- Tighter lending conditions have led to increased refinancing risk and ratings pressure in the REIT sector, with office REITs facing greater downgrade risk due to their deteriorating fundamentals.
- Homebuilders reported significant declines in their revenue and profits due to higher mortgage rates, though low inventory and some pull back on incentives could mitigate their EBITDA declines.
- Deteriorating margins and earnings could pressure our ratings on building materials issuers at the lower end of the spectrum, given their elevated debt leverage and increased financing costs.
The commercial real estate (CRE) industry is not only facing slowing growth and higher funding costs but also headwinds from volatile capital market conditions and tightening access to capital. Banks remain the main lenders to CRE companies, accounting for 50% of total loans outstanding, with regional banks having an outsized exposure. The recent turmoil in the banking sector could further tighten access to credit as banks have been pulling back from new CRE lending amid concerns about credit quality. Banks' unwillingness to extend or amend loans as they mature could increase the refinancing risk for maturing debt in the next year.
From a macroeconomic standpoint, we still anticipate a shallow U.S. recession in 2023. The banking turmoil sparked by the collapse of Silicon Valley Bank in March has increased the likelihood of a hard landing for the U.S. economy if continued credit tightening further slows economic growth. We believe the weakness in the U.S. economy in 2023 will lead to softening condition in the job market later this year. We expect the current U.S. unemployment rate of 3.6% to peak at 5.4% early in 2025 before declining in late 2025. The Federal Reserve's aggressive monetary policy tightening in the face of nagging inflation, combined with secular shifts in the CRE space (particularly in the office sector), are heightening the refinancing risks for many borrowers, which is a strain that we don't believe will likely ease any time soon. However, as prices begin to stabilize, we expect the Fed will implement its first interest rate cut, since it began its recent round of tightening, in mid-2024. We forecast the fed funds rate will settle at 4.0% by late 2024 as the Fed remains committed to its "higher for longer" guidance.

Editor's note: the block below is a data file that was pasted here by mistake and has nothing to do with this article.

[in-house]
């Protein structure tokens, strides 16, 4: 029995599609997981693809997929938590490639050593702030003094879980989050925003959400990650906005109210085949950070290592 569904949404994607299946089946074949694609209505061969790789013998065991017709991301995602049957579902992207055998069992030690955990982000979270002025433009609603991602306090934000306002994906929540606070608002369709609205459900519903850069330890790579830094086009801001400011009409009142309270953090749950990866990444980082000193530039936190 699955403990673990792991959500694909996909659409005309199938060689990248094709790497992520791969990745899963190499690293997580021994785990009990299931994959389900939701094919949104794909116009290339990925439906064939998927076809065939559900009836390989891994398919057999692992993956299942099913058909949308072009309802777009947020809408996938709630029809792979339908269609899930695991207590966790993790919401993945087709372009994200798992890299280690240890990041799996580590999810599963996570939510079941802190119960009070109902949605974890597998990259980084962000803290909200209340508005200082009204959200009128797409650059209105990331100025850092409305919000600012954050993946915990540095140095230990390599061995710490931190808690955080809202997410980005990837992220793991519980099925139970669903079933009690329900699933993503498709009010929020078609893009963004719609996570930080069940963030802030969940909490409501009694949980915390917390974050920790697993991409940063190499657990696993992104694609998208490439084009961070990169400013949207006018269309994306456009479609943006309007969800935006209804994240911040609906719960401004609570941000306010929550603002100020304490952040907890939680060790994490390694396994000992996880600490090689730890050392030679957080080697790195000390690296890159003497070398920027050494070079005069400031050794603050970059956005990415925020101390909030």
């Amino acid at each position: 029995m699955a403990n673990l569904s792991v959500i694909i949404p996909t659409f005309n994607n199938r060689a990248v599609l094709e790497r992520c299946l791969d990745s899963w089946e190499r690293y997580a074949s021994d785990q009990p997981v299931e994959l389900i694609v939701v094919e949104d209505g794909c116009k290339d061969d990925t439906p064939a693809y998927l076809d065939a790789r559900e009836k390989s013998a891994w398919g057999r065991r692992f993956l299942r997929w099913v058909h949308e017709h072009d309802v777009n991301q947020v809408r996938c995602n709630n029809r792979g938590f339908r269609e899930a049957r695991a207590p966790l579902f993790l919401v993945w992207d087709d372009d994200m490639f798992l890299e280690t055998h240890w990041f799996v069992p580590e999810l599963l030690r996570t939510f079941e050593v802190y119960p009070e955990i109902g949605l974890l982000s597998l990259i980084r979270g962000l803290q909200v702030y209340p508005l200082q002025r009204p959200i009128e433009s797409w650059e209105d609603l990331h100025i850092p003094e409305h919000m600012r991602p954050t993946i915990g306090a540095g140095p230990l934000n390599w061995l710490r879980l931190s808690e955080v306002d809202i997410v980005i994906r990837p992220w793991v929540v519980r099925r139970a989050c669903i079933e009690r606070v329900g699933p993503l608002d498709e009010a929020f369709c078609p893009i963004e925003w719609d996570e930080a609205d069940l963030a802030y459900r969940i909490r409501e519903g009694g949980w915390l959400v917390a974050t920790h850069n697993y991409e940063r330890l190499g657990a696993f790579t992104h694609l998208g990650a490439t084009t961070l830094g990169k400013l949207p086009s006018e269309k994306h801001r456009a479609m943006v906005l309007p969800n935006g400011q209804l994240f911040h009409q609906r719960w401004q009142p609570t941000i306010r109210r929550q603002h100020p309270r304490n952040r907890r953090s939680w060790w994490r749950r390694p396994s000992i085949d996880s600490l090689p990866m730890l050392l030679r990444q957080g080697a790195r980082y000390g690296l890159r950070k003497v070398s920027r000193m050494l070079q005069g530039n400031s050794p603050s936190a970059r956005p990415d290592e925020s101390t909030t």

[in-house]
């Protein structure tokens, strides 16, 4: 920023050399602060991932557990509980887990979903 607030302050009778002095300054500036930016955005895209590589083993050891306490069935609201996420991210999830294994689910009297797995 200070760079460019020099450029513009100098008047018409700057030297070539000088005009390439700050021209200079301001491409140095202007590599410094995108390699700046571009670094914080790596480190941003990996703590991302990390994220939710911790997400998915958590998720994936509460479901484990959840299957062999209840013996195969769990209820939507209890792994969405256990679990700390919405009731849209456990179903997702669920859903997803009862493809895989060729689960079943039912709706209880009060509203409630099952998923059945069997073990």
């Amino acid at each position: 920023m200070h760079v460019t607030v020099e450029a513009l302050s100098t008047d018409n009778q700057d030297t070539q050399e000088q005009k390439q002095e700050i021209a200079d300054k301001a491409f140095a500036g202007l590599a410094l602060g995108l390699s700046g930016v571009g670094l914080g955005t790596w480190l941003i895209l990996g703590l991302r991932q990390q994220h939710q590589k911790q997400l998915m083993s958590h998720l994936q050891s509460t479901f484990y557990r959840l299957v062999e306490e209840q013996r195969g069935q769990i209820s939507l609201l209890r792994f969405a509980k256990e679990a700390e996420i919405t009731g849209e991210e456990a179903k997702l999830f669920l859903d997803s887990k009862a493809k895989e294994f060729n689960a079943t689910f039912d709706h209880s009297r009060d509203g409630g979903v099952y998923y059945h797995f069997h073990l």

Tighter lending conditions amid weaker fundamentals raises refinancing risk.
The first-quarter operating performance of REITs was mostly in line with our expectations, including showing signs of a slowdown amid the deceleration in their net operating income (NOI) expansion. Office REITs are facing increasing pressure due to the slow recovery in office utilization, weak leasing activity, and high concessions. Therefore, we still expect flat to modestly negative NOI growth for the REITs in 2023, despite their adequate performance in the first quarter. For retail REITs, tenant quality concerns are increasing, given the recent wave of retailer bankruptcies, though strip center REITs reported solid operating results and good leasing momentum, which increased their occupancy rates above pre-pandemic levels. Industrial REITs performed slightly better than we expected, supported by resilient demand and mark-to-market opportunities for rents, even as economic activity slowed. The performance of rental housing REITs moderated in the the first quarter due to difficult comparisons with their strong results in 2022, though we still expect they will improve their NOI by the mid-single digit percent area in 2023 supported by favorable fundamentals due to worsening housing affordability and limited supply. In many markets--particularly those that experienced greater housing price appreciation--it remains more economical to rent than to buy.
The negative ratings bias increased in the the first quarter, given that 16% of our ratings had a negative outlook or were on CreditWatch negative while 81% had a stable outlook and 3% had a positive outlook. This elevated poportion of negative outlooks reflects the recent negative rating actions we have taken in the office sector. We currently have negative outlooks on about 50% of our rated office REITs, which indicate the potential for downgrades in the next year, with some becoming fallen angels if the recovery in their credit metrics is weaker than we expect. We maintain negative outlooks on Boston Properties Inc. (BBB+/Negative/--), Piedmont Office Realty Trust Inc. (BBB/Negative/--), Brandywine Realty Trust (BBB-/Negative/--), and Vornado Realty Trust (BBB-/Negative/--), while our ratings on Hudson Pacific Properties Inc. (BBB-/Watch Neg/--) remain on CreditWatch with negative implications.
We're seeing more merger and acquisition (M&A) transactions amid expectations for a more-stable interest rate environment. We placed our ratings on Extra Space Storage Inc. (BBB/Watch Pos/--) and Life Storage Inc. (BBB/Watch Pos/--) on CreditWatch positive following the announcement of their merger because we expect Extra Space will benefit from enhanced scale and cost efficiencies. We also anticipate the transaction will be leverage neutral because it is a stock-for-stock deal. Additionally, we placed our ratings on Necessity Retail REIT Inc. (BB/Watch Pos/--) on CreditWatch positive following on the announcement that it had entered into a definitive agreement to be acquired by higher-rated Global Net Lease Inc. (BB+/Stable/--). While neutral to the rating, Regency Centers Corp. (BBB+/Stable/--) also announced that it is acquiring Urstadt Biddle Properties Inc. (not rated) through an all-stock transaction valued at $1.4 billion.
The volatility in the capital markets, with widening bond spreads and steep discounts to the net asset values (NAVs) of publicly traded REITs, will remain challenging for some REITs. U.S. REITs face approximately $14 billion of debt maturing this year and $23 billion coming due in 2024, with the maturity walls expanding in the following years (see chart 3). Despite tightening market conditions, we believe the majority of REITs have manageable debt maturity profiles. Still, the office sector faces greater challenges, given their weakening fundamentals and greater valuation pressure. The aggregate debt maturities for our rated office REITs stood at $4.1 billion in 2023 and $3.7 billion in 2024 as of Dec. 31, 2022, which represented 6.9% and 6.4% of office debt maturities, respectively.